How does Williams' essay "The Catastrophe of Success " relates to The Glass Menagerie?

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Ashley Kannan | Middle School Teacher | (Level 3) Distinguished Educator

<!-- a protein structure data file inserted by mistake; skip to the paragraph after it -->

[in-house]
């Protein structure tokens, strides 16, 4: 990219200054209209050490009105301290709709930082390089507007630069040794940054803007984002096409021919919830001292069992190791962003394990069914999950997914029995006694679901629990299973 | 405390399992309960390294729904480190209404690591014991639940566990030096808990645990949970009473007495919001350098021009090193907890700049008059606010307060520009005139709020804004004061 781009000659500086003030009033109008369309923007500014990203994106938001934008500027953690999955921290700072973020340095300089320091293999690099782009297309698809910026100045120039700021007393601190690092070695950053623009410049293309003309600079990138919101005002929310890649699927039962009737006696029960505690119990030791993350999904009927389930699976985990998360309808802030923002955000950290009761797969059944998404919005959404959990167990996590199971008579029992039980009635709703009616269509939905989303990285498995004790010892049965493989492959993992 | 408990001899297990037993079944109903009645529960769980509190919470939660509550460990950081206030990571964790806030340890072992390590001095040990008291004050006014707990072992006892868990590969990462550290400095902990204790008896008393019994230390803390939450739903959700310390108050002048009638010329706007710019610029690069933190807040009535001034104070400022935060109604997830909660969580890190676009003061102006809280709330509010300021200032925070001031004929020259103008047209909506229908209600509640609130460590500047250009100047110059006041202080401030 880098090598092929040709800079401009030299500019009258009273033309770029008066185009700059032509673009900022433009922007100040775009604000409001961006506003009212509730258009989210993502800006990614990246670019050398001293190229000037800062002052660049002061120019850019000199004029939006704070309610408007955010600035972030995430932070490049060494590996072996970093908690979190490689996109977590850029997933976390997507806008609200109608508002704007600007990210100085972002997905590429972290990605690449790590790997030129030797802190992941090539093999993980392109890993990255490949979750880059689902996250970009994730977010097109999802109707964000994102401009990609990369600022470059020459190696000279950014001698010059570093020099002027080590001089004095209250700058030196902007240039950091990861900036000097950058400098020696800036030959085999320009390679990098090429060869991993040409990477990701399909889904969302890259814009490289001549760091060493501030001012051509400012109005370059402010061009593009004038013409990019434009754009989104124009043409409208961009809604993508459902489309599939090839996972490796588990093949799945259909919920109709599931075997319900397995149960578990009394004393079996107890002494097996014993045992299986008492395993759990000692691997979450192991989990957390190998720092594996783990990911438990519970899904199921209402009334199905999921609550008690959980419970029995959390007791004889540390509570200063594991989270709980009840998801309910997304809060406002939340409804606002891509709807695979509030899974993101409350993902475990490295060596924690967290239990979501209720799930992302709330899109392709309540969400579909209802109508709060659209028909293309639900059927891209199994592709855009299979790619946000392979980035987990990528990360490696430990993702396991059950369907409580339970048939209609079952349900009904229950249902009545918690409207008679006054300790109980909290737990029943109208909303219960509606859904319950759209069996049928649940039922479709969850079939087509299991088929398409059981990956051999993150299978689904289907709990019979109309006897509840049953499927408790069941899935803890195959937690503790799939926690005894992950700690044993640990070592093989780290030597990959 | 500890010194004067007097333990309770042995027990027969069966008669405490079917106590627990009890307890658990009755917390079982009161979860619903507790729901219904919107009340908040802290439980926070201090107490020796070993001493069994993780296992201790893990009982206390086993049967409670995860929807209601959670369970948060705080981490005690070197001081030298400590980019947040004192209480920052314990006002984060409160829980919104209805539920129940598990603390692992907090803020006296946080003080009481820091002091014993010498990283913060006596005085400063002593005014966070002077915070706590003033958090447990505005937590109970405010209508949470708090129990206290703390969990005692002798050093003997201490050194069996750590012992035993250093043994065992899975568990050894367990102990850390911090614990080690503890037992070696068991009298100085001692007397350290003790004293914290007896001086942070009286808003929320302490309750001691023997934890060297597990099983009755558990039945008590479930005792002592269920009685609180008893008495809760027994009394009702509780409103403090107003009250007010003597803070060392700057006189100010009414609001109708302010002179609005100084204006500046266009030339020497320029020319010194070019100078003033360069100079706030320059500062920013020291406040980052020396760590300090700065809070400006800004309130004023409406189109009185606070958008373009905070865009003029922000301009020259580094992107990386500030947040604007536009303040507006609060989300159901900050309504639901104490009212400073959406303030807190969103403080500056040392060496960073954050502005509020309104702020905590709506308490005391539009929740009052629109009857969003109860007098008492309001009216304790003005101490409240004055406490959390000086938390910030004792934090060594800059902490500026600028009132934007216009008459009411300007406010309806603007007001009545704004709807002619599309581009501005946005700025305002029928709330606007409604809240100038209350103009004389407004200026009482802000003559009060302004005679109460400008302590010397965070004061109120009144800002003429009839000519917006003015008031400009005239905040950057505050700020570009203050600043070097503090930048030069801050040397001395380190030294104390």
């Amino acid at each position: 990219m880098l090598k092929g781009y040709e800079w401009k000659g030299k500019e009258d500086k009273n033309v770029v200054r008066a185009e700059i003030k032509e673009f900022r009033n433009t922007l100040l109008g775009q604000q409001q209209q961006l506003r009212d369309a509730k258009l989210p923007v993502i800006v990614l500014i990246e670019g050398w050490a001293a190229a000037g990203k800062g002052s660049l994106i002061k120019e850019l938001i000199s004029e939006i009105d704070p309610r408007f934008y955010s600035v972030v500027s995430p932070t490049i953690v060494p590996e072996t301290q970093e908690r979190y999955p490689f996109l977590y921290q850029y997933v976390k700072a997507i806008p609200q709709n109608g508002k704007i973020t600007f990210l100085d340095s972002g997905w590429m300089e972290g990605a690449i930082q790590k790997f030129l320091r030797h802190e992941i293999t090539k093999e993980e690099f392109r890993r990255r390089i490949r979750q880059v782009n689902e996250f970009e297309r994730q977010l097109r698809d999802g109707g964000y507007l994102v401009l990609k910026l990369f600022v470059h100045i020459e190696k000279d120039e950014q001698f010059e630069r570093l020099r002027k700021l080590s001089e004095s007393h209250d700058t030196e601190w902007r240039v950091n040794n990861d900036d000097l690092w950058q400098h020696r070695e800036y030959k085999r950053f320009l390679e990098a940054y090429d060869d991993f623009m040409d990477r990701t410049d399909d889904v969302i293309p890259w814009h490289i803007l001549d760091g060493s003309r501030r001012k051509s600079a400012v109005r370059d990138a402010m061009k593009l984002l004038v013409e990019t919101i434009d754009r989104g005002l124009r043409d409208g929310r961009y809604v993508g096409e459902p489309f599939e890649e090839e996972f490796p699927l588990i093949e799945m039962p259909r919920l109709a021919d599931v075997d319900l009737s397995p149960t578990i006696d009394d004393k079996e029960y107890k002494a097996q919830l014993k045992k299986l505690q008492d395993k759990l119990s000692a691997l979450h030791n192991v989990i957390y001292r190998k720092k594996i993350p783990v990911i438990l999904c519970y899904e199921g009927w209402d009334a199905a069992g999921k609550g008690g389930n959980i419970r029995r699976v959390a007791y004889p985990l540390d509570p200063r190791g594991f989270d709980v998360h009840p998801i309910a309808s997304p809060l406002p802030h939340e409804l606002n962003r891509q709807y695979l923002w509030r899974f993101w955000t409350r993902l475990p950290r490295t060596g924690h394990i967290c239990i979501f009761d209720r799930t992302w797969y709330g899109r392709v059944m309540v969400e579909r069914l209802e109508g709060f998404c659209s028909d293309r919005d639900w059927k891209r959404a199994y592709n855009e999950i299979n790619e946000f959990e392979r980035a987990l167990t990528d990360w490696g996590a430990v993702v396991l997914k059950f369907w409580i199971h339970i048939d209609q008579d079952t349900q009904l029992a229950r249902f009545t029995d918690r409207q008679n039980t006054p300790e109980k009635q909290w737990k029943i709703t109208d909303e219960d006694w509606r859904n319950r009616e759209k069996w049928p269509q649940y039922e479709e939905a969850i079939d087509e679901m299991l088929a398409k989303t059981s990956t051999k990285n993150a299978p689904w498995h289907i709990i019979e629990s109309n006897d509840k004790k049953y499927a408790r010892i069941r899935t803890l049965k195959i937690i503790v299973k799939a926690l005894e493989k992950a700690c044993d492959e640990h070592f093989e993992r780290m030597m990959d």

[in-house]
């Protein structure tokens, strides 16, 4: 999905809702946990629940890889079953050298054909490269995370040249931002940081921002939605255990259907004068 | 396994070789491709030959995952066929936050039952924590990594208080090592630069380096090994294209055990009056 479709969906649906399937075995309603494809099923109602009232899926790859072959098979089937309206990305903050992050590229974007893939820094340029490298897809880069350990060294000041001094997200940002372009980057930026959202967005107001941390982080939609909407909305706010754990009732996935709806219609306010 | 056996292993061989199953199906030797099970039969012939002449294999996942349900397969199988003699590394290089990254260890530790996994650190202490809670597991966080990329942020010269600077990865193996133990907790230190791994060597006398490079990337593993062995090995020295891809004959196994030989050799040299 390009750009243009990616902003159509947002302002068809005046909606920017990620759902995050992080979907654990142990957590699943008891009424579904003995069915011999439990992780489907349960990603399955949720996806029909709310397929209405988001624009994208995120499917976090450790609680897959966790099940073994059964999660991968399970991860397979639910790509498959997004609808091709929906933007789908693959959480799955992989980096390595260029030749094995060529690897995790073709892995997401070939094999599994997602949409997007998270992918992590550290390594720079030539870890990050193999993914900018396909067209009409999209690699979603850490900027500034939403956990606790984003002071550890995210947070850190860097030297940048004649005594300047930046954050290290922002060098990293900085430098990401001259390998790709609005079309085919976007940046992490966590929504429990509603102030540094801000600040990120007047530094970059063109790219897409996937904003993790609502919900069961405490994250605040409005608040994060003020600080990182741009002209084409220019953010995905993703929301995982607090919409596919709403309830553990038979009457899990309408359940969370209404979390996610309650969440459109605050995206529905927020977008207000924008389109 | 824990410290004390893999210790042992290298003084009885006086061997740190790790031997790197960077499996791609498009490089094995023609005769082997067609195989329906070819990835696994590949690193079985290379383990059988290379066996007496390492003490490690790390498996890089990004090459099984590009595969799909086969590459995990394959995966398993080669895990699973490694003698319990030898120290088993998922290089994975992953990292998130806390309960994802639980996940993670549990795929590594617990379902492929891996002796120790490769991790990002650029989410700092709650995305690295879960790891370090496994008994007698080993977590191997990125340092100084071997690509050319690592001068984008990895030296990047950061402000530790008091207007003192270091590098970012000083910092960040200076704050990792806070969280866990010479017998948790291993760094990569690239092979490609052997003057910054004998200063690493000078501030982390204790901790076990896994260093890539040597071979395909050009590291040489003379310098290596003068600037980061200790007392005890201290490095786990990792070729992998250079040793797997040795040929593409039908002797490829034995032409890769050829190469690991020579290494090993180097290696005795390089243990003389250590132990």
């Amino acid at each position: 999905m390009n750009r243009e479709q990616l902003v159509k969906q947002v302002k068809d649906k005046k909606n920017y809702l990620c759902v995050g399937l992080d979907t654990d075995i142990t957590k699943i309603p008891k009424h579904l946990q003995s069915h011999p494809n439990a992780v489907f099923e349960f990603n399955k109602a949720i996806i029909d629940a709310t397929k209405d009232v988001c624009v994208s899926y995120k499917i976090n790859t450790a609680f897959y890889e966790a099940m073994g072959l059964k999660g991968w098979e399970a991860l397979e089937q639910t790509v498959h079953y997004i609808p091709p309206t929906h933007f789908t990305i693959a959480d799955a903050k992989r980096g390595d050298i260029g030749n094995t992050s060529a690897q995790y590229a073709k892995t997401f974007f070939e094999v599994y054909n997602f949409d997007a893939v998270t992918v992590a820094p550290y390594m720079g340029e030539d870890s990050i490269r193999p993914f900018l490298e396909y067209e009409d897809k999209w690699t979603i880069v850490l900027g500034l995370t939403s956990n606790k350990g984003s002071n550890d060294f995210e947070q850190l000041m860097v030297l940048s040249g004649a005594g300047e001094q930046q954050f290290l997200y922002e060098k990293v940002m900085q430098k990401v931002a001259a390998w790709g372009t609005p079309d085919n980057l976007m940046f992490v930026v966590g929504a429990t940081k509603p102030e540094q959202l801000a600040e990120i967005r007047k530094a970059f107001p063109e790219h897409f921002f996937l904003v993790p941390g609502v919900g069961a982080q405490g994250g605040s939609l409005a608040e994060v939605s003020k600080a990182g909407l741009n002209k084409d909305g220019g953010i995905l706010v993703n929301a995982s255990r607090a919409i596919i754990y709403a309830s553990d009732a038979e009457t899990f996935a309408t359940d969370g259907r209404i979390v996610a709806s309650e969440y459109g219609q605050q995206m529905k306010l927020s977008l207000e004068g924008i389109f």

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I think that Williams' essay can connect to the drama in that it highlights the hollowness that exists in external reality.  For Williams, success breeds with it a condition of entrapment in which one seemingly believes the external reality, as opposed to concentrating on "the real" element that underscores all of reality.  Williams' ending to the essay, almost Thoreauian or Emersonian in how it demands that individuals reject comfort or elements that conceals struggle, is what he uses to explain that there is a sense of "the real" that needs to be harnessed and understood by all people and specifically, the artist.  In the drama, Williams constructs characters who are in search of this element of "the real."  Jim O'Connor lacks this full understanding of "the real," constantly wavering between what he thinks he wants and what it is he wants.  He turns out to be a character that has to strip away his own constructs to find his own essence, as Williams suggests in his essay.  Amanda lives in this condition, as she is immersed in her past beauty, her past construction of power.  She lacks what Williams suggests is needed in understanding of what reality truly consists.  In this, she becomes disenchanted and fundamentally miserable, though she will never admit it.  Her family falls apart because of it.  Tom's thoughts of leaving and finding happiness is undercut by the notion that wherever he goes, unhappiness will follow.  Tom has capitulated and fallen victim to the idea that contentment and personal happiness can result through external change and nothing from within.  It is for this reason that Williams suggests that the artist must be in tune with a world that does not represent the trappings of success, of external reality, and rather recognize that which is real and constant, something that Tom never does. It might be that within all of these characters, Laura might be the best off in that she recognizes reality in the most authentic of manners at the play's conclusion. In the end, the condition that Williams brings out in his essay is the reality of many of the characters in the drama.

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